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Crowdsourcing Solves Mystery About Nazi Photographer

It took less than day, according to The New York Times' Lens blog, for readers to help identify the Nazi photographer who took 214 pictures in a recently discovered album that includes never-before-seen images of Adolf Hitler.

After a call for help Tuesday from Lens and the German website EinesTages, it's been determined that it was Franz Krieger (1914-1993) of Salzburg, Austria.

The Times says it identified Krieger after getting important crowdsourcing contributions from Harriet Scharnberg, who is studying German propaganda photographs, and Peter Kramml, who, it turns out, has published a book about Krieger's work as a Nazi photographer.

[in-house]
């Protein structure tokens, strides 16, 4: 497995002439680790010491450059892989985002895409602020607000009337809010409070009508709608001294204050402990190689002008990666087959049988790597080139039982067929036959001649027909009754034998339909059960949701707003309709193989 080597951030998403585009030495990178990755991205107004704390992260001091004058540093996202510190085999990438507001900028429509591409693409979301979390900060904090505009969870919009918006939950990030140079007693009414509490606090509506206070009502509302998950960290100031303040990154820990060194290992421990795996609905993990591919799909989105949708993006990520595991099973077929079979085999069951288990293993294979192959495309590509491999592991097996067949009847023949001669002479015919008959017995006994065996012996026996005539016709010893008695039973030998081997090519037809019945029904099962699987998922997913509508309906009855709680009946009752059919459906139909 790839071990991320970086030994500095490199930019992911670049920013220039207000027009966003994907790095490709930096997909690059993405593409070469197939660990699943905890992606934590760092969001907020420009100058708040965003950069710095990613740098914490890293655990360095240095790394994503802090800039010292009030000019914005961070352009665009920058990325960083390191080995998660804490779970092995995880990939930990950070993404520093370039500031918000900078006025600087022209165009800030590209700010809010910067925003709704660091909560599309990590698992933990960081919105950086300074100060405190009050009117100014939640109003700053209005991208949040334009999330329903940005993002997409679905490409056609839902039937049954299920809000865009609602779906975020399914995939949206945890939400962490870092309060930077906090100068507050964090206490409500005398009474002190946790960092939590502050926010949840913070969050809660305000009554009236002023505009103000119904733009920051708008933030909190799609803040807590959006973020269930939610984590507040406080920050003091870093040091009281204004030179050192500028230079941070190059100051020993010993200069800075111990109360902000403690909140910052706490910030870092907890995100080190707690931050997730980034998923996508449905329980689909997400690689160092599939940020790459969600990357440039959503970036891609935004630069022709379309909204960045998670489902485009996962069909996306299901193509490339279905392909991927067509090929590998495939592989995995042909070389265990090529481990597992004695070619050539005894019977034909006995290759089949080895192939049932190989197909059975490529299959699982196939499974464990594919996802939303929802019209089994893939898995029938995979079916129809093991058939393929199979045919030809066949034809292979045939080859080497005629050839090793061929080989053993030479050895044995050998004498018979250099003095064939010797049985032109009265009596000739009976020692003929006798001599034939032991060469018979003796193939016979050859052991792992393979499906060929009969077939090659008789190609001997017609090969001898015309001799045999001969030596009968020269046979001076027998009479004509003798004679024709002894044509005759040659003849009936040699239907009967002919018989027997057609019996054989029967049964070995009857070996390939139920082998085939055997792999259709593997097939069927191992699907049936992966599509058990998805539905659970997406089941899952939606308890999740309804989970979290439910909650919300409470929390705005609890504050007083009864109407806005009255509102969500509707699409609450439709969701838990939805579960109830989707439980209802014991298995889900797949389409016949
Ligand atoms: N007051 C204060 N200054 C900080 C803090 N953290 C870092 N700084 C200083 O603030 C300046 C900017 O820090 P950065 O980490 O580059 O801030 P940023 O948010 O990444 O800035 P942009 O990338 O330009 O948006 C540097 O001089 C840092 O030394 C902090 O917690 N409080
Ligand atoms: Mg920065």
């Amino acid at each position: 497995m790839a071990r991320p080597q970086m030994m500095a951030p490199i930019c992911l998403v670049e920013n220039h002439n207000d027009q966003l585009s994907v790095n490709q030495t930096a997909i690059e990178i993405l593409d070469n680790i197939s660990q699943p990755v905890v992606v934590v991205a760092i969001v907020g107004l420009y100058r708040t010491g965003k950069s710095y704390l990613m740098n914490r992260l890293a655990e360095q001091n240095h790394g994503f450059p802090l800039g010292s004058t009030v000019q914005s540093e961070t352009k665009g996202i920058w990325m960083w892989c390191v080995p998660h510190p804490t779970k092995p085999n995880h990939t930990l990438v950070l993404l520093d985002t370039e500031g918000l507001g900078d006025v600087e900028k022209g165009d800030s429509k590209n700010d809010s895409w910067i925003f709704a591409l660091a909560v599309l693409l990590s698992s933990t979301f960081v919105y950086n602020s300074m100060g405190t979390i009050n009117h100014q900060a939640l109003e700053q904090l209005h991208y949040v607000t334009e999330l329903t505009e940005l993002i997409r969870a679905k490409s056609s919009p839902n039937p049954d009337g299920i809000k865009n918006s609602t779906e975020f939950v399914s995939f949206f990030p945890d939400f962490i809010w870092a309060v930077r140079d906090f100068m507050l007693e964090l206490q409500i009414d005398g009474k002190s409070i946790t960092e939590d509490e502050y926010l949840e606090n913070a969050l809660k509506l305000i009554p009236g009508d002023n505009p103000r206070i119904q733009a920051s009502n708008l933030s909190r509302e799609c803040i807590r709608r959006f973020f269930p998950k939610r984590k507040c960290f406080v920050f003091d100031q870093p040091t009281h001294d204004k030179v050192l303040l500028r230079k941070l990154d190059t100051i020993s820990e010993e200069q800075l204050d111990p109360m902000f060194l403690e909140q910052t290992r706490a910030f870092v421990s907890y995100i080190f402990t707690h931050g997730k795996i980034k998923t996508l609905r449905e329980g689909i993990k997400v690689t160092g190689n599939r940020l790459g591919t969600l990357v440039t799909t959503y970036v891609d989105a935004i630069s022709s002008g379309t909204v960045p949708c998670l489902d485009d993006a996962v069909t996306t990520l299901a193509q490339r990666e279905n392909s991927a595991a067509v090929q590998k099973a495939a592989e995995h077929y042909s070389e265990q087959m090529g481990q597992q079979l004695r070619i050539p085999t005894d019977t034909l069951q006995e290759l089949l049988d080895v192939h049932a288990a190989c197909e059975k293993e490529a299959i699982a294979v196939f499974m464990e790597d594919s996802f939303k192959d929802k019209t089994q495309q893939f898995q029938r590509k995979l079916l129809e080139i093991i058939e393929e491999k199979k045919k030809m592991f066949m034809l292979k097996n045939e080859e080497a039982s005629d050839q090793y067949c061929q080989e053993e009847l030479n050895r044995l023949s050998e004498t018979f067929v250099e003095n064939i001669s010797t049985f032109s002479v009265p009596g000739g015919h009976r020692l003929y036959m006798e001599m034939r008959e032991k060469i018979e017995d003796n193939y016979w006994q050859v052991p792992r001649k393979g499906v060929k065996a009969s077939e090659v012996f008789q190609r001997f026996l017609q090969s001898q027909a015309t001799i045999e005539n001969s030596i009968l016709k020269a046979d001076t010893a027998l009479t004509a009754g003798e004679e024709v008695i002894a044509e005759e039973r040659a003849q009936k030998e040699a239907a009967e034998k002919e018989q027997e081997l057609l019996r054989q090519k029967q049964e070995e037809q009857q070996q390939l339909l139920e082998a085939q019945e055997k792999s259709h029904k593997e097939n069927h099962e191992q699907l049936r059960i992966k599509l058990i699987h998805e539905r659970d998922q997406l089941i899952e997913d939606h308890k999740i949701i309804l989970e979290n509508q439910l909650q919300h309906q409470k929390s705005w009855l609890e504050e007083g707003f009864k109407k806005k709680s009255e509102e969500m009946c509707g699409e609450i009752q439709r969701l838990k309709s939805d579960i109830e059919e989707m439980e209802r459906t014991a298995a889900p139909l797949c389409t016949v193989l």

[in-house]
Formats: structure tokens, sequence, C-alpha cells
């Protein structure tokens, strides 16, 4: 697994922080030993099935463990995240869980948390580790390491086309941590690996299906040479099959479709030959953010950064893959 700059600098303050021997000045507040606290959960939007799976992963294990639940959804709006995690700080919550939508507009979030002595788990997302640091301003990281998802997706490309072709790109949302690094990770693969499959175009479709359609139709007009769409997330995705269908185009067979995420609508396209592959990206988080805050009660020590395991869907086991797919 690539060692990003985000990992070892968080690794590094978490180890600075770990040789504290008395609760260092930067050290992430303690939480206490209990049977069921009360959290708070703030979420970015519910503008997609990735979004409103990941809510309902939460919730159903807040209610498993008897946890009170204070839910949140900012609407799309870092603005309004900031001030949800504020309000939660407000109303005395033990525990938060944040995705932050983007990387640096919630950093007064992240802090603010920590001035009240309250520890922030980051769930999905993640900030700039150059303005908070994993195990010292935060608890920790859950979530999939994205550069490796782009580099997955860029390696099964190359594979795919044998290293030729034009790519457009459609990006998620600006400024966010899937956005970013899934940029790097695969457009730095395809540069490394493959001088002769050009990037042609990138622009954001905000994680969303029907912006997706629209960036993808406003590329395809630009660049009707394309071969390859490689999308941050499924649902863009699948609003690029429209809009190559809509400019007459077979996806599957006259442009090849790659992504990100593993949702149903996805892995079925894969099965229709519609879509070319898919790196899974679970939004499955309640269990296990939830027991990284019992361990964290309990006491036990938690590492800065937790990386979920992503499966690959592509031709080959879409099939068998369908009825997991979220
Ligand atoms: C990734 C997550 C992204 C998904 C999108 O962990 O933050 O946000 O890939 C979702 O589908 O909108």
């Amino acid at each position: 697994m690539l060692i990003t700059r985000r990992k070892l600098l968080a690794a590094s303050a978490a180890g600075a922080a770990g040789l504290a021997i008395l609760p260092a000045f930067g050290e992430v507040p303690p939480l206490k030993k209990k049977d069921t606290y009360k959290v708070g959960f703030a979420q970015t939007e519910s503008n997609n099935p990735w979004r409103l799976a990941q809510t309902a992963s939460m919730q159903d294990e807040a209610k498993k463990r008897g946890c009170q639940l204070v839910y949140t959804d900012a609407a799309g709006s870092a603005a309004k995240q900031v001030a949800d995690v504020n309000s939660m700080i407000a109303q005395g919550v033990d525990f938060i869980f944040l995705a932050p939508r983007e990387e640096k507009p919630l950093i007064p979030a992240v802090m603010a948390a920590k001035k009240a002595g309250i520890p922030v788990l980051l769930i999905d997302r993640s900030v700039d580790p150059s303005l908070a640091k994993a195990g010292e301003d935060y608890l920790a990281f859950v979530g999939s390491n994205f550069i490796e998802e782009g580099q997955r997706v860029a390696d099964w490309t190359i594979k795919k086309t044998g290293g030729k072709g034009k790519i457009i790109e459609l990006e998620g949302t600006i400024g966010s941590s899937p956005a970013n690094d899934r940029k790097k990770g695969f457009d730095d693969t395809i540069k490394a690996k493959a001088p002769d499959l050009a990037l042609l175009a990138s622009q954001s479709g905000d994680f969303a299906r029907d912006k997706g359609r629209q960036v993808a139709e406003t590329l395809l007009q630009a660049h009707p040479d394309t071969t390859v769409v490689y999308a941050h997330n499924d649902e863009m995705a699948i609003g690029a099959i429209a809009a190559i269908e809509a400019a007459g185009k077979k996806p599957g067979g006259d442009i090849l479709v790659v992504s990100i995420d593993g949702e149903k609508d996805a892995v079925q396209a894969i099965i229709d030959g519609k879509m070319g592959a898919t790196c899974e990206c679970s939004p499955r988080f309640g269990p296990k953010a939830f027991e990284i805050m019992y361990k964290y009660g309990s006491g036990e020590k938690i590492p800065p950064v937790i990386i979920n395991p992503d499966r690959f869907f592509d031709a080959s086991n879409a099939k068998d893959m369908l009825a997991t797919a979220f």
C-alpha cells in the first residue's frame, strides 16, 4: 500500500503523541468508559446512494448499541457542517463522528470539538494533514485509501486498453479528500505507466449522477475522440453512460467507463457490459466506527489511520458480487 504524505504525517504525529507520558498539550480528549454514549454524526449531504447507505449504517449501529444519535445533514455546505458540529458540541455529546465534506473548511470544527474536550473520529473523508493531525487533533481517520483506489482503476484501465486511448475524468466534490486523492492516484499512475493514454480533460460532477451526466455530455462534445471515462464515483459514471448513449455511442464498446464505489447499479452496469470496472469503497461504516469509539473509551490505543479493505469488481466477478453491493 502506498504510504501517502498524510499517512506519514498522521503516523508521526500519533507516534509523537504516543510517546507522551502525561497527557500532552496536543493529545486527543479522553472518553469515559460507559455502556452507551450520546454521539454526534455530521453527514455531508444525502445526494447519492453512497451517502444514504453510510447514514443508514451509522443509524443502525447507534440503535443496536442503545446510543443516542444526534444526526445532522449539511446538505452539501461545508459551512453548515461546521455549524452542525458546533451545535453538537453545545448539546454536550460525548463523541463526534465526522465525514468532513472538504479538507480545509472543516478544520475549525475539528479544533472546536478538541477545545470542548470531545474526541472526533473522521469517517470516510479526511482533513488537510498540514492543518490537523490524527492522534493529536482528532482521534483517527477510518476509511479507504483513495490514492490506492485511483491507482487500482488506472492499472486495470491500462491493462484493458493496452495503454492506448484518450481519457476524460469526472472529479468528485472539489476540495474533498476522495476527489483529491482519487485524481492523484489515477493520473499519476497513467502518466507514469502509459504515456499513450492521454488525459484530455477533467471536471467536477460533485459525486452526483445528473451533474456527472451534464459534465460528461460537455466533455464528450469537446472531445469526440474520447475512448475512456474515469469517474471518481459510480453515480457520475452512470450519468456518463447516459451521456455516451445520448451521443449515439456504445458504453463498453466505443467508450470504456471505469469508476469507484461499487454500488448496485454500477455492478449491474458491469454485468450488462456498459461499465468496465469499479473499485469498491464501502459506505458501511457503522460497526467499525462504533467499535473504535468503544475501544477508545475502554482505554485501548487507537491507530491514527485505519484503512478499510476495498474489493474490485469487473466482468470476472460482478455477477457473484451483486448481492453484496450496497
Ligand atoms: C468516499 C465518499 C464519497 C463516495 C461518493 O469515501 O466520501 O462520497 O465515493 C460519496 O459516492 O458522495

Lens writes that according to Kramml, in 1941 Krieger joined Propagandakompanie, a propaganda unit of the Wehrmacht. He took photos on the Eastern Front and of a meeting between Hitler and the regent of Hungary.

The mystery photos were lent to the Times by "a 72-year-old executive in the fashion industry who lives in New Jersey and works in the garment district of Manhattan." He's hoping to sell the photos "to pay medical bills and get out of debt," Lens says, and has requested anonymity.



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